The City of Boston recently published its Climate Action Plan (CAP) 2019 Update, which lays out a five-year decarbonization roadmap aligned with the ultimate goal of carbon neutrality by 2050. BCAN volunteers have taken a close look at the part of the CAP that relates to reducing carbon emissions from existing buildings, since this sector accounts for more than half of Boston’s total greenhouse gas emissions.
One of the key ideas outlined in the CAP is that of carbon emissions performance standards, mandatory carbon emissions targets by building type that decrease over time. The emissions standards would be established by amending the City’s Building Energy Reporting and Disclosure Ordinance (BERDO), which currently applies to buildings of 35,000 or more square feet. The process of developing these standards will begin in 2020, and the City expects to propose an amendment to BERDO in 2021.
Establishing building performance standards is an important step forward toward carbon neutrality. Low-carbon buildings save money and bring better health to occupants. Setting standards would give property owners clear mandates to guide their maintenance schedules and would show that the City is taking climate change seriously.
We applaud the City for recognizing that establishing performance standards is a crucial element of what must get done in the next 5 years if we are to meet our 2050 goal. We value the public process that must precede putting more teeth into BERDO, but given that we are in a climate emergency, we are concerned that the City’s timeline for retrofitting existing municipal buildings seems very slow.
According to the CAP, the City intends to reduce annual emissions from municipal buildings by a mere one percent in 2019, plus an unspecified “additional emissions reductions” in 2020 and beyond. Municipal building upgrades are not dependent upon a public process, and an explicit and ambitious timeline for deep energy retrofits of every City-owned building must be made public in 2020. The goal for carbon neutrality in City-owned buildings should be set much sooner than for private buildings.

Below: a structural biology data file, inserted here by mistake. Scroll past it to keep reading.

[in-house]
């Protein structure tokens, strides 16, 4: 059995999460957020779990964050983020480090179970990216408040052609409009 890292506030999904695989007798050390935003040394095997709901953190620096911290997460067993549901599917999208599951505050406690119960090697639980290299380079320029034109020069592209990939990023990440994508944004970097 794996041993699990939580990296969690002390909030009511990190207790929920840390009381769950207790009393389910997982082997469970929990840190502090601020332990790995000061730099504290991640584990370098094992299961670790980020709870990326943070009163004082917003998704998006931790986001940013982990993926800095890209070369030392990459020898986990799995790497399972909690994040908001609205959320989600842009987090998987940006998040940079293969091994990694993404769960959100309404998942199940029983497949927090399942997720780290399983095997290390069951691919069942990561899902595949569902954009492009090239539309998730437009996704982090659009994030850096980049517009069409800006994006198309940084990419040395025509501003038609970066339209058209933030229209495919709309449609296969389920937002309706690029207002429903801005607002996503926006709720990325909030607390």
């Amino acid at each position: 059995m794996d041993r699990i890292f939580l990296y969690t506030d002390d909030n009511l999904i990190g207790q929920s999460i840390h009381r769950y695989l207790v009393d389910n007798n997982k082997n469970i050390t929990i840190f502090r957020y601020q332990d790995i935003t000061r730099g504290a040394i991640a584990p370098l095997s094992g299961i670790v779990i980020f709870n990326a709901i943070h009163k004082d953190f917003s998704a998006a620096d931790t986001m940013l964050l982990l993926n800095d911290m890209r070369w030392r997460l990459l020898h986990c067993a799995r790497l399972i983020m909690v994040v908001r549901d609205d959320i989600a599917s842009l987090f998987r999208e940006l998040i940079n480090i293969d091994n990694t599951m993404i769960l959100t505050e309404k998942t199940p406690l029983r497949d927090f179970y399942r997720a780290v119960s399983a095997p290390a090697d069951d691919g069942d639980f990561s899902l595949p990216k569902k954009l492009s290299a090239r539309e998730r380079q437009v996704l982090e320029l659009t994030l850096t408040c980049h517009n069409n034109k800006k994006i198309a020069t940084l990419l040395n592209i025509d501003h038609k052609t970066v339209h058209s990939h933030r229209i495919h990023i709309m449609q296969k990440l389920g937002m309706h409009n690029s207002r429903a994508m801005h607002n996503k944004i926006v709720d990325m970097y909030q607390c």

We are also concerned that there is no plan to address existing buildings under 35,000 square feet. In the near-term, the threshold for BERDO should be lowered. Also, two promising ideas that would benefit many residents should be pursued: rental energy efficiency requirements and energy scorecards that must be made public when a property is rented or sold. Scorecards would empower buyers and renters and create a market-based incentive for owners and landlords to reduce fossil fuel consumption. Both of these ideas should be researched, and if possible established, within this current 5-year plan.
Lastly, we are concerned that the CAP does not address enforcement penalties for non-compliance with BERDO. At present a number of building owners regulated by BERDO have not even complied with the existing mandate to make public their energy use data. Given Boston’s extreme vulnerability to flooding and heat waves, and the consequences of climate change for those worldwide who have contributed the least to the climate emergency, we must use sticks as well as carrots to push Boston’s building owners to decarbonize as quickly as possible.
Read more about our campaign to strengthen and expand Boston’s Building Energy Reporting and Disclosure Ordinance (BERDO) at https://bostoncan.org/green-buildings/.
You can find Boston’s website about BERDO at https://www.boston.gov/departments/environment/building-energy-reporting-and-disclosure-ordinance.
You can read more about Boston’s Climate Action Plan at https://www.boston.gov/departments/environment/boston-climate-action#climate-action-plan.
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